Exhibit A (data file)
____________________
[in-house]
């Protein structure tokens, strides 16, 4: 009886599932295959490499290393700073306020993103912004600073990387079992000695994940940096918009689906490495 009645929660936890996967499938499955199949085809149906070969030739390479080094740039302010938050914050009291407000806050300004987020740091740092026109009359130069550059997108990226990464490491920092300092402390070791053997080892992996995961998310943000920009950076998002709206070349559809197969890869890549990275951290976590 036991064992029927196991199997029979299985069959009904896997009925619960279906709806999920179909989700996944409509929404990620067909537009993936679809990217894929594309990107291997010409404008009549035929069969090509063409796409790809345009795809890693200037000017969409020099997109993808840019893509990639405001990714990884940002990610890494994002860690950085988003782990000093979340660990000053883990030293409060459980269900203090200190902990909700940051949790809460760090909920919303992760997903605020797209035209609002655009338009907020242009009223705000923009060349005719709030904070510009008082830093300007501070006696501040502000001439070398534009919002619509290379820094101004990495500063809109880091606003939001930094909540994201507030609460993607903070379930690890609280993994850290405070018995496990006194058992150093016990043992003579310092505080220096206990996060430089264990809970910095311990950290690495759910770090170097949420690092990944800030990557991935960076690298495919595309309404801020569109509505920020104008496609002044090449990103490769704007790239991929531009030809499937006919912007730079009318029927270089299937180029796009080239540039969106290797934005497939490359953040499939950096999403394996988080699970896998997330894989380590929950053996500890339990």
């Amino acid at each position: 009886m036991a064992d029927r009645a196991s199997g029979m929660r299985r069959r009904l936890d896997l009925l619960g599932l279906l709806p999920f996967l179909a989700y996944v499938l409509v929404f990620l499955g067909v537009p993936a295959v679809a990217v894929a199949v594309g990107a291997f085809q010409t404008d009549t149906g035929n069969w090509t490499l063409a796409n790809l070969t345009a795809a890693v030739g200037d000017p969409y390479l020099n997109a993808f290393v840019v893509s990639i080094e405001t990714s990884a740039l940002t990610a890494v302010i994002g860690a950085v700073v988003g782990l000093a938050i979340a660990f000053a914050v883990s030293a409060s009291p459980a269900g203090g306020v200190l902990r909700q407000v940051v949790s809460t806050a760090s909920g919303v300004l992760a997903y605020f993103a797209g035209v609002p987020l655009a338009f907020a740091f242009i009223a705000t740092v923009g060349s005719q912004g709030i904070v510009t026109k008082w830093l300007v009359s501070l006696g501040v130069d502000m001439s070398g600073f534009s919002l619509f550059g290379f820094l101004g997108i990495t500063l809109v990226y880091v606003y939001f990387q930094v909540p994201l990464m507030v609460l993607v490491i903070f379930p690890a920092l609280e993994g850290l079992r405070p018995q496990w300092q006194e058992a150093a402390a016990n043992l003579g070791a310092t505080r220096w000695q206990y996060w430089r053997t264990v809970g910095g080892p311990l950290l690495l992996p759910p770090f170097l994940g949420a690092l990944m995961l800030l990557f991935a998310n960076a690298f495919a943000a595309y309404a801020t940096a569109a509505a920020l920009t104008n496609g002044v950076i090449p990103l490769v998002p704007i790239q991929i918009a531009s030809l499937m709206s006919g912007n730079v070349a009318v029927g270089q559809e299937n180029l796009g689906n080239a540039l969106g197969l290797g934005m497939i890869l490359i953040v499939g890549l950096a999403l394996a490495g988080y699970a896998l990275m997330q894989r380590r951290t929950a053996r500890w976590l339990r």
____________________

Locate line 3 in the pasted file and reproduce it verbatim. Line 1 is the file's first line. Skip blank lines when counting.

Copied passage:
């Amino acid at each position: 009886m036991a064992d029927r009645a196991s199997g029979m929660r299985r069959r009904l936890d896997l009925l619960g599932l279906l709806p999920f996967l179909a989700y996944v499938l409509v929404f990620l499955g067909v537009p993936a295959v679809a990217v894929a199949v594309g990107a291997f085809q010409t404008d009549t149906g035929n069969w090509t490499l063409a796409n790809l070969t345009a795809a890693v030739g200037d000017p969409y390479l020099n997109a993808f290393v840019v893509s990639i080094e405001t990714s990884a740039l940002t990610a890494v302010i994002g860690a950085v700073v988003g782990l000093a938050i979340a660990f000053a914050v883990s030293a409060s009291p459980a269900g203090g306020v200190l902990r909700q407000v940051v949790s809460t806050a760090s909920g919303v300004l992760a997903y605020f993103a797209g035209v609002p987020l655009a338009f907020a740091f242009i009223a705000t740092v923009g060349s005719q912004g709030i904070v510009t026109k008082w830093l300007v009359s501070l006696g501040v130069d502000m001439s070398g600073f534009s919002l619509f550059g290379f820094l101004g997108i990495t500063l809109v990226y880091v606003y939001f990387q930094v909540p994201l990464m507030v609460l993607v490491i903070f379930p690890a920092l609280e993994g850290l079992r405070p018995q496990w300092q006194e058992a150093a402390a016990n043992l003579g070791a310092t505080r220096w000695q206990y996060w430089r053997t264990v809970g910095g080892p311990l950290l690495l992996p759910p770090f170097l994940g949420a690092l990944m995961l800030l990557f991935a998310n960076a690298f495919a943000a595309y309404a801020t940096a569109a509505a920020l920009t104008n496609g002044v950076i090449p990103l490769v998002p704007i790239q991929i918009a531009s030809l499937m709206s006919g912007n730079v070349a009318v029927g270089q559809e299937n180029l796009g689906n080239a540039l969106g197969l290797g934005m497939i890869l490359i953040v499939g890549l950096a999403l394996a490495g988080y699970a896998l990275m997330q894989r380590r951290t929950a053996r500890w976590l339990r």